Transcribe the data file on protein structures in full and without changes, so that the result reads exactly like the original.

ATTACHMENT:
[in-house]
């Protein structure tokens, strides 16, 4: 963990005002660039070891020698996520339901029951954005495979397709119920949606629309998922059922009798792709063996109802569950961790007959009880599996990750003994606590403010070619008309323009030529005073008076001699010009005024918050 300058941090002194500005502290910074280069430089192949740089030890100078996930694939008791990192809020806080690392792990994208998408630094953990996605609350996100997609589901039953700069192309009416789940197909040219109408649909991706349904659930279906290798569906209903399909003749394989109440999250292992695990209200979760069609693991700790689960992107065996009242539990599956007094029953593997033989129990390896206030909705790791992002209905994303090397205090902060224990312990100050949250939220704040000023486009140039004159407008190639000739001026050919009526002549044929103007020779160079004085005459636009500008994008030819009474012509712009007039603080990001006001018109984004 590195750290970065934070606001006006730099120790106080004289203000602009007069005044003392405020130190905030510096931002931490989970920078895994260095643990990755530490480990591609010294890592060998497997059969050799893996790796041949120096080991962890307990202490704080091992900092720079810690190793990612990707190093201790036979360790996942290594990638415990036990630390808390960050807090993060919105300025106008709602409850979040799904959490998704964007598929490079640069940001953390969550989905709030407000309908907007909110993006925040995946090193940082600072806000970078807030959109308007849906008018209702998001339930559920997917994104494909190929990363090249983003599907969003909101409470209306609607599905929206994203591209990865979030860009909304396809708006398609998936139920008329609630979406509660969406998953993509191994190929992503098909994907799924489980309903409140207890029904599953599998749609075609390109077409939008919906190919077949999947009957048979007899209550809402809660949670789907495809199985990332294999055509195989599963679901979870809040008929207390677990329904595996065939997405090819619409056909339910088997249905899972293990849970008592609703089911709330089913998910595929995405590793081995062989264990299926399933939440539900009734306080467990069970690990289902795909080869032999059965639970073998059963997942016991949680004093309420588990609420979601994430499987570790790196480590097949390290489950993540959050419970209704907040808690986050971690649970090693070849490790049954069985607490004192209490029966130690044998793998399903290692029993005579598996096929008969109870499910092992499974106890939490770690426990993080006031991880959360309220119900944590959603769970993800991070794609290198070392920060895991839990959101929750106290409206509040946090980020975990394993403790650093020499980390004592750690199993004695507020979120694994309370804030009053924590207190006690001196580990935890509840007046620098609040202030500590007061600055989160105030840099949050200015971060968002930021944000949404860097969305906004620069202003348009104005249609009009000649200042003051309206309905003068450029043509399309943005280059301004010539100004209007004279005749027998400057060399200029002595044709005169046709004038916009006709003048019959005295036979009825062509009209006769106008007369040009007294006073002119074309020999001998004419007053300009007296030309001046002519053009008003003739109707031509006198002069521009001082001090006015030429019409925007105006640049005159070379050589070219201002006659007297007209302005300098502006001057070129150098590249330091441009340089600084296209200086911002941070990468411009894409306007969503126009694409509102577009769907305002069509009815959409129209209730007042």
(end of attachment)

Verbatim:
[in-house]
């Protein structure tokens, strides 16, 4: 963990005002660039070891020698996520339901029951954005495979397709119920949606629309998922059922009798792709063996109802569950961790007959009880599996990750003994606590403010070619008309323009030529005073008076001699010009005024918050 300058941090002194500005502290910074280069430089192949740089030890100078996930694939008791990192809020806080690392792990994208998408630094953990996605609350996100997609589901039953700069192309009416789940197909040219109408649909991706349904659930279906290798569906209903399909003749394989109440999250292992695990209200979760069609693991700790689960992107065996009242539990599956007094029953593997033989129990390896206030909705790791992002209905994303090397205090902060224990312990100050949250939220704040000023486009140039004159407008190639000739001026050919009526002549044929103007020779160079004085005459636009500008994008030819009474012509712009007039603080990001006001018109984004 590195750290970065934070606001006006730099120790106080004289203000602009007069005044003392405020130190905030510096931002931490989970920078895994260095643990990755530490480990591609010294890592060998497997059969050799893996790796041949120096080991962890307990202490704080091992900092720079810690190793990612990707190093201790036979360790996942290594990638415990036990630390808390960050807090993060919105300025106008709602409850979040799904959490998704964007598929490079640069940001953390969550989905709030407000309908907007909110993006925040995946090193940082600072806000970078807030959109308007849906008018209702998001339930559920997917994104494909190929990363090249983003599907969003909101409470209306609607599905929206994203591209990865979030860009909304396809708006398609998936139920008329609630979406509660969406998953993509191994190929992503098909994907799924489980309903409140207890029904599953599998749609075609390109077409939008919906190919077949999947009957048979007899209550809402809660949670789907495809199985990332294999055509195989599963679901979870809040008929207390677990329904595996065939997405090819619409056909339910088997249905899972293990849970008592609703089911709330089913998910595929995405590793081995062989264990299926399933939440539900009734306080467990069970690990289902795909080869032999059965639970073998059963997942016991949680004093309420588990609420979601994430499987570790790196480590097949390290489950993540959050419970209704907040808690986050971690649970090693070849490790049954069985607490004192209490029966130690044998793998399903290692029993005579598996096929008969109870499910092992499974106890939490770690426990993080006031991880959360309220119900944590959603769970993800991070794609290198070392920060895991839990959101929750106290409206509040946090980020975990394993403790650093020499980390004592750690199993004695507020979120694994309370804030009053924590207190006690001196580990935890509840007046620098609040202030500590007061600055989160105030840099949050200015971060968002930021944000949404860097969305906004620069202003348009104005249609009009000649200042003051309206309905003068450029043509399309943005280059301004010539100004209007004279005749027998400057060399200029002595044709005169046709004038916009006709003048019959005295036979009825062509009209006769106008007369040009007294006073002119074309020999001998004419007053300009007296030309001046002519053009008003003739109707031509006198002069521009001082001090006015030429019409925007105006640049005159070379050589070219201002006659007297007209302005300098502006001057070129150098590249330091441009340089600084296209200086911002941070990468411009894409306007969503126009694409509102577009769907305002069509009815959409129209209730007042």